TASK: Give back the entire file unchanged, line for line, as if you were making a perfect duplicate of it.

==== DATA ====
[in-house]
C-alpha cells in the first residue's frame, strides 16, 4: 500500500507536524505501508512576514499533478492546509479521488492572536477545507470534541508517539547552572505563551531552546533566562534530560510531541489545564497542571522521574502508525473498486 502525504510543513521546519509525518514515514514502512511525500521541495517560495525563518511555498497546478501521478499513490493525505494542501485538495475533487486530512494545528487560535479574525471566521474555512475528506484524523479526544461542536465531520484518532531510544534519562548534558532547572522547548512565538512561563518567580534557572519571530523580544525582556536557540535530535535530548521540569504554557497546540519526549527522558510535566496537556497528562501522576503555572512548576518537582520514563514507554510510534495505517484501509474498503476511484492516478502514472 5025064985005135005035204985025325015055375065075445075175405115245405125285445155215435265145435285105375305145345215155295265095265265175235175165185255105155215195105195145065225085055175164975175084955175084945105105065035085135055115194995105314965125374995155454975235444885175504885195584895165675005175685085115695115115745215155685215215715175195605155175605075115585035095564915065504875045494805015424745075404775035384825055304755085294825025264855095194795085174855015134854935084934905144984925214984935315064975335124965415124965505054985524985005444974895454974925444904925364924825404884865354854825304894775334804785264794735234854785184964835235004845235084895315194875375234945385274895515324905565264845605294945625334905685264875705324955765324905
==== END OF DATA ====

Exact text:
[in-house]
C-alpha cells in the first residue's frame, strides 16, 4: 500500500507536524505501508512576514499533478492546509479521488492572536477545507470534541508517539547552572505563551531552546533566562534530560510531541489545564497542571522521574502508525473498486 502525504510543513521546519509525518514515514514502512511525500521541495517560495525563518511555498497546478501521478499513490493525505494542501485538495475533487486530512494545528487560535479574525471566521474555512475528506484524523479526544461542536465531520484518532531510544534519562548534558532547572522547548512565538512561563518567580534557572519571530523580544525582556536557540535530535535530548521540569504554557497546540519526549527522558510535566496537556497528562501522576503555572512548576518537582520514563514507554510510534495505517484501509474498503476511484492516478502514472 5025064985005135005035204985025325015055375065075445075175405115245405125285445155215435265145435285105375305145345215155295265095265265175235175165185255105155215195105195145065225085055175164975175084955175084945105105065035085135055115194995105314965125374995155454975235444885175504885195584895165675005175685085115695115115745215155685215215715175195605155175605075115585035095564915065504875045494805015424745075404775035384825055304755085294825025264855095194795085174855015134854935084934905144984925214984935315064975335124965415124965505054985524985005444974895454974925444904925364924825404884865354854825304894775334804785264794735234854785184964835235004845235084895315194875375234945385274895515324905565264845605294945625334905685264875705324955765324905